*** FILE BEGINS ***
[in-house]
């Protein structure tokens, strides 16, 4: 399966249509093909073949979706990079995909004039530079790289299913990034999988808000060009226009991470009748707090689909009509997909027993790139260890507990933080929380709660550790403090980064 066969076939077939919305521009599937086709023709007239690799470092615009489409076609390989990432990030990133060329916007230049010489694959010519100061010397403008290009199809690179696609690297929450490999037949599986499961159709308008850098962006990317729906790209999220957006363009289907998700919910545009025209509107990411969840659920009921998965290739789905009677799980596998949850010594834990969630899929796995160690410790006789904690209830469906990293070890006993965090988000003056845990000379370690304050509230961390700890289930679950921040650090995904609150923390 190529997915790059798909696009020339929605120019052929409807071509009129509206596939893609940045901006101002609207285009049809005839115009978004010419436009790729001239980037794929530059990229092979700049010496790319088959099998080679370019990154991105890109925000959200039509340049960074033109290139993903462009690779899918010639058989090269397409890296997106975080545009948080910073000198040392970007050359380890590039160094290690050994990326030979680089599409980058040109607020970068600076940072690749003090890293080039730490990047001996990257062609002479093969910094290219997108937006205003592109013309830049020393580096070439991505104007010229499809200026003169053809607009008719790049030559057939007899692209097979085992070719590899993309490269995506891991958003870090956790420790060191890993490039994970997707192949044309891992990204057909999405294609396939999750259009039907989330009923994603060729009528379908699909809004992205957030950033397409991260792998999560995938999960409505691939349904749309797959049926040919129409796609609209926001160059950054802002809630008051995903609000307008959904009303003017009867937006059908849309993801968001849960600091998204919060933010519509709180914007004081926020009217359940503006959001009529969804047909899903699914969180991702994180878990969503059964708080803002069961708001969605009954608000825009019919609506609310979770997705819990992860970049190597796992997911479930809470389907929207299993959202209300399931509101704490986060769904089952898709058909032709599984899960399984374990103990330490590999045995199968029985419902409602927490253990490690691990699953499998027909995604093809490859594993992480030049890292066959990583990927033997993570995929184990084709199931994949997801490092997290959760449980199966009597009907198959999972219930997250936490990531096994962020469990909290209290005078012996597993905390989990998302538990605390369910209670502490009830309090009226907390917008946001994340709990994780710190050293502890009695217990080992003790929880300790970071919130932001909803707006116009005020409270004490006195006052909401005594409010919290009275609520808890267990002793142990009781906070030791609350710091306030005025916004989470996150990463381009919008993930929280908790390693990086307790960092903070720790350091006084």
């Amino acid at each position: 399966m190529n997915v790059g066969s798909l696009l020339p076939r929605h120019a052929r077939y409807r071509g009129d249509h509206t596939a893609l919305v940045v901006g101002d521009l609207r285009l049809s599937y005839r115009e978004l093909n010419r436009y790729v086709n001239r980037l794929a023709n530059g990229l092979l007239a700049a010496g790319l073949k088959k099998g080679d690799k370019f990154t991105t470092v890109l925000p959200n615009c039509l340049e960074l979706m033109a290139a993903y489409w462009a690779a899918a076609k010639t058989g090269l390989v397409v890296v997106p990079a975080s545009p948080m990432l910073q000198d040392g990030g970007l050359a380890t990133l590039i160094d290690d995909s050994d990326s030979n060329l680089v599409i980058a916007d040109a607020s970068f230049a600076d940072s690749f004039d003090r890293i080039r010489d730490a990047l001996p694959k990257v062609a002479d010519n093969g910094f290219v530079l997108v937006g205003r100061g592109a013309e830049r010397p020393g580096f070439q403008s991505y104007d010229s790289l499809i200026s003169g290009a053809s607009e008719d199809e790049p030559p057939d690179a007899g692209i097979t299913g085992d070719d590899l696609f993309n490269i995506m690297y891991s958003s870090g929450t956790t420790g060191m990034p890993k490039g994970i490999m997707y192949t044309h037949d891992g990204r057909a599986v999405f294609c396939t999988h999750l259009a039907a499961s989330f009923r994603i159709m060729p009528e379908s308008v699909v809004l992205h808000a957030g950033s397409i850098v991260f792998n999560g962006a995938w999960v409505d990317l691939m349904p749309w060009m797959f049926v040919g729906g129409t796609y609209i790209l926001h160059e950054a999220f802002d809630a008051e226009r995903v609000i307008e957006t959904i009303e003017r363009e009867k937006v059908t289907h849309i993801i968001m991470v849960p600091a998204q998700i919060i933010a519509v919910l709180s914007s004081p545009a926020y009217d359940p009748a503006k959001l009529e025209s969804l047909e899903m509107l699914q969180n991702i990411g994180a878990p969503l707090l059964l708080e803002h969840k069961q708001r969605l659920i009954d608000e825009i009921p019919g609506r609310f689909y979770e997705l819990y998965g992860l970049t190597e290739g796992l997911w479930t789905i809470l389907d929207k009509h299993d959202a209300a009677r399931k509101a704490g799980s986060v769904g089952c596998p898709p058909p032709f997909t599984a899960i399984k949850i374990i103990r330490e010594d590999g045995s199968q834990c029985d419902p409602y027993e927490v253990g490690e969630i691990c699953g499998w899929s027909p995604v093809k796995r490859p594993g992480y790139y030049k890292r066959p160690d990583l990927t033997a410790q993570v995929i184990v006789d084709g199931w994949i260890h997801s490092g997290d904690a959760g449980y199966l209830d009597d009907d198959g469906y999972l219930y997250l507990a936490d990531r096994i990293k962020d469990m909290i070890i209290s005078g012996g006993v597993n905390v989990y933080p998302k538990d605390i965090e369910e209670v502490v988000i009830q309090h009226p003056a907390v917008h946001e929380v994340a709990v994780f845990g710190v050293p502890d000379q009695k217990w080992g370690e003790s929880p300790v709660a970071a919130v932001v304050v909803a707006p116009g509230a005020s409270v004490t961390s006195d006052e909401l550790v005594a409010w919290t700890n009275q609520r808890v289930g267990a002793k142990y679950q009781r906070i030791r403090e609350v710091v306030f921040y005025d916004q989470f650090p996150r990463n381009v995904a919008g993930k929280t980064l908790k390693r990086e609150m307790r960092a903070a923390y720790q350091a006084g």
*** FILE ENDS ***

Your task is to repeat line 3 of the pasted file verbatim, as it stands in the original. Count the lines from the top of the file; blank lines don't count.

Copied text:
């Amino acid at each position: 399966m190529n997915v790059g066969s798909l696009l020339p076939r929605h120019a052929r077939y409807r071509g009129d249509h509206t596939a893609l919305v940045v901006g101002d521009l609207r285009l049809s599937y005839r115009e978004l093909n010419r436009y790729v086709n001239r980037l794929a023709n530059g990229l092979l007239a700049a010496g790319l073949k088959k099998g080679d690799k370019f990154t991105t470092v890109l925000p959200n615009c039509l340049e960074l979706m033109a290139a993903y489409w462009a690779a899918a076609k010639t058989g090269l390989v397409v890296v997106p990079a975080s545009p948080m990432l910073q000198d040392g990030g970007l050359a380890t990133l590039i160094d290690d995909s050994d990326s030979n060329l680089v599409i980058a916007d040109a607020s970068f230049a600076d940072s690749f004039d003090r890293i080039r010489d730490a990047l001996p694959k990257v062609a002479d010519n093969g910094f290219v530079l997108v937006g205003r100061g592109a013309e830049r010397p020393g580096f070439q403008s991505y104007d010229s790289l499809i200026s003169g290009a053809s607009e008719d199809e790049p030559p057939d690179a007899g692209i097979t299913g085992d070719d590899l696609f993309n490269i995506m690297y891991s958003s870090g929450t956790t420790g060191m990034p890993k490039g994970i490999m997707y192949t044309h037949d891992g990204r057909a599986v999405f294609c396939t999988h999750l259009a039907a499961s989330f009923r994603i159709m060729p009528e379908s308008v699909v809004l992205h808000a957030g950033s397409i850098v991260f792998n999560g962006a995938w999960v409505d990317l691939m349904p749309w060009m797959f049926v040919g729906g129409t796609y609209i790209l926001h160059e950054a999220f802002d809630a008051e226009r995903v609000i307008e957006t959904i009303e003017r363009e009867k937006v059908t289907h849309i993801i968001m991470v849960p600091a998204q998700i919060i933010a519509v919910l709180s914007s004081p545009a926020y009217d359940p009748a503006k959001l009529e025209s969804l047909e899903m509107l699914q969180n991702i990411g994180a878990p969503l707090l059964l708080e803002h969840k069961q708001r969605l659920i009954d608000e825009i009921p019919g609506r609310f689909y979770e997705l819990y998965g992860l970049t190597e290739g796992l997911w479930t789905i809470l389907d929207k009509h299993d959202a209300a009677r399931k509101a704490g799980s986060v769904g089952c596998p898709p058909p032709f997909t599984a899960i399984k949850i374990i103990r330490e010594d590999g045995s199968q834990c029985d419902p409602y027993e927490v253990g490690e969630i691990c699953g499998w899929s027909p995604v093809k796995r490859p594993g992480y790139y030049k890292r066959p160690d990583l990927t033997a410790q993570v995929i184990v006789d084709g199931w994949i260890h997801s490092g997290d904690a959760g449980y199966l209830d009597d009907d198959g469906y999972l219930y997250l507990a936490d990531r096994i990293k962020d469990m909290i070890i209290s005078g012996g006993v597993n905390v989990y933080p998302k538990d605390i965090e369910e209670v502490v988000i009830q309090h009226p003056a907390v917008h946001e929380v994340a709990v994780f845990g710190v050293p502890d000379q009695k217990w080992g370690e003790s929880p300790v709660a970071a919130v932001v304050v909803a707006p116009g509230a005020s409270v004490t961390s006195d006052e909401l550790v005594a409010w919290t700890n009275q609520r808890v289930g267990a002793k142990y679950q009781r906070i030791r403090e609350v710091v306030f921040y005025d916004q989470f650090p996150r990463n381009v995904a919008g993930k929280t980064l908790k390693r990086e609150m307790r960092a903070a923390y720790q350091a006084g």